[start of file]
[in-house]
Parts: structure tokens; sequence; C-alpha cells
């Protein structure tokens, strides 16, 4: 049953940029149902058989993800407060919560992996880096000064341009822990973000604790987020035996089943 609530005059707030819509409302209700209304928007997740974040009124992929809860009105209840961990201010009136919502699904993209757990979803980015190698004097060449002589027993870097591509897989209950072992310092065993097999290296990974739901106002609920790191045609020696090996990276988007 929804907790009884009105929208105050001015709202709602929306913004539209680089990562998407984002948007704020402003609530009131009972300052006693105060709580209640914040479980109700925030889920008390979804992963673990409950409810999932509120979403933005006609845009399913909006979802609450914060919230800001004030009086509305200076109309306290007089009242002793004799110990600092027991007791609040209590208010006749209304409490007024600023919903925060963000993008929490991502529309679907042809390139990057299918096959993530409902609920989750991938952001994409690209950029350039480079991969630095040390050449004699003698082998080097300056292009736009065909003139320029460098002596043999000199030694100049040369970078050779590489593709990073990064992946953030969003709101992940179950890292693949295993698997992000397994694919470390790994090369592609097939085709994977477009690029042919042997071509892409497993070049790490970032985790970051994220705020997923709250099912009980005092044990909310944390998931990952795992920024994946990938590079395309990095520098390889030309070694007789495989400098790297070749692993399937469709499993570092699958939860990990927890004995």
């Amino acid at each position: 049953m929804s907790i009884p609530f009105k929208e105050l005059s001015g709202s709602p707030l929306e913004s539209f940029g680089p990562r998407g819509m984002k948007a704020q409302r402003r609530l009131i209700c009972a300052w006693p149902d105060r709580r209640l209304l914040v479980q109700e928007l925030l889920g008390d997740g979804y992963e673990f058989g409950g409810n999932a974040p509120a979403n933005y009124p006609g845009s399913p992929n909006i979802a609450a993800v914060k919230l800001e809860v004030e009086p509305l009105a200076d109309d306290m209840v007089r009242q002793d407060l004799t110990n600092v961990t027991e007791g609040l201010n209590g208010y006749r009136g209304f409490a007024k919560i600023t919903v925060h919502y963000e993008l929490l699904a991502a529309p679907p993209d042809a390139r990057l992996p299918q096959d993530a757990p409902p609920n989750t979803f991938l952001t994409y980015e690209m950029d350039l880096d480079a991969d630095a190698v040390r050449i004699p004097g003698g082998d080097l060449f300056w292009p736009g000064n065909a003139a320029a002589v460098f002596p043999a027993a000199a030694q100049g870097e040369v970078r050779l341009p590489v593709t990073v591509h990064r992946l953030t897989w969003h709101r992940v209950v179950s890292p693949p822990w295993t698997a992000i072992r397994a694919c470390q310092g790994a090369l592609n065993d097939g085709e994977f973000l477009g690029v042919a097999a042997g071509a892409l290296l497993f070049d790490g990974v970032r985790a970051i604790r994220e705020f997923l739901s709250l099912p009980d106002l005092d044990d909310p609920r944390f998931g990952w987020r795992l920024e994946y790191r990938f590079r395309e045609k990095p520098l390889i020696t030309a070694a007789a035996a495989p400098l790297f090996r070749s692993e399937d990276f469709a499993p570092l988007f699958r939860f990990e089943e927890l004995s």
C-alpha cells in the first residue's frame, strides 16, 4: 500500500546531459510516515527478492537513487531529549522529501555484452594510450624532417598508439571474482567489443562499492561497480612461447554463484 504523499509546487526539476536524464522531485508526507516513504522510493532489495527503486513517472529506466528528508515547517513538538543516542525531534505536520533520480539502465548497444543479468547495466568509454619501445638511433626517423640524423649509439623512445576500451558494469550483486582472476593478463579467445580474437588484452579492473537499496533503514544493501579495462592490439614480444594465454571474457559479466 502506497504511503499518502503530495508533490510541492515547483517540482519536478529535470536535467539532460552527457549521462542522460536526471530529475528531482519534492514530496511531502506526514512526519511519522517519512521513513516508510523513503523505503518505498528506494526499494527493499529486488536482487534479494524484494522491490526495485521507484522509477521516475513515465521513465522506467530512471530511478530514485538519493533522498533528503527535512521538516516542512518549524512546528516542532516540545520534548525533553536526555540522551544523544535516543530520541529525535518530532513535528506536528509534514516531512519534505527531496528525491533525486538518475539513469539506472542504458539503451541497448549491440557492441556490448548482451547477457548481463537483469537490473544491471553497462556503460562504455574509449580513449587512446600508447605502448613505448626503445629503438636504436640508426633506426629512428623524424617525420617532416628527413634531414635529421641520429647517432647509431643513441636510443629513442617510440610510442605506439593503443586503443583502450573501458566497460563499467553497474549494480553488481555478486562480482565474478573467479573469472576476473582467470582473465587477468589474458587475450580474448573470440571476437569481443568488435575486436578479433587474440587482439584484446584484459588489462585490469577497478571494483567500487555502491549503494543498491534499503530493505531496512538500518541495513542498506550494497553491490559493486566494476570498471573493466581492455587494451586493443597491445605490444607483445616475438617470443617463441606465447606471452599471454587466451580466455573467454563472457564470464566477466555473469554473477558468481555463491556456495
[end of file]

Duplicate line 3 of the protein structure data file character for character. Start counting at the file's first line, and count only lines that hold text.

């Protein structure tokens, strides 16, 4: 049953940029149902058989993800407060919560992996880096000064341009822990973000604790987020035996089943 609530005059707030819509409302209700209304928007997740974040009124992929809860009105209840961990201010009136919502699904993209757990979803980015190698004097060449002589027993870097591509897989209950072992310092065993097999290296990974739901106002609920790191045609020696090996990276988007 929804907790009884009105929208105050001015709202709602929306913004539209680089990562998407984002948007704020402003609530009131009972300052006693105060709580209640914040479980109700925030889920008390979804992963673990409950409810999932509120979403933005006609845009399913909006979802609450914060919230800001004030009086509305200076109309306290007089009242002793004799110990600092027991007791609040209590208010006749209304409490007024600023919903925060963000993008929490991502529309679907042809390139990057299918096959993530409902609920989750991938952001994409690209950029350039480079991969630095040390050449004699003698082998080097300056292009736009065909003139320029460098002596043999000199030694100049040369970078050779590489593709990073990064992946953030969003709101992940179950890292693949295993698997992000397994694919470390790994090369592609097939085709994977477009690029042919042997071509892409497993070049790490970032985790970051994220705020997923709250099912009980005092044990909310944390998931990952795992920024994946990938590079395309990095520098390889030309070694007789495989400098790297070749692993399937469709499993570092699958939860990990927890004995």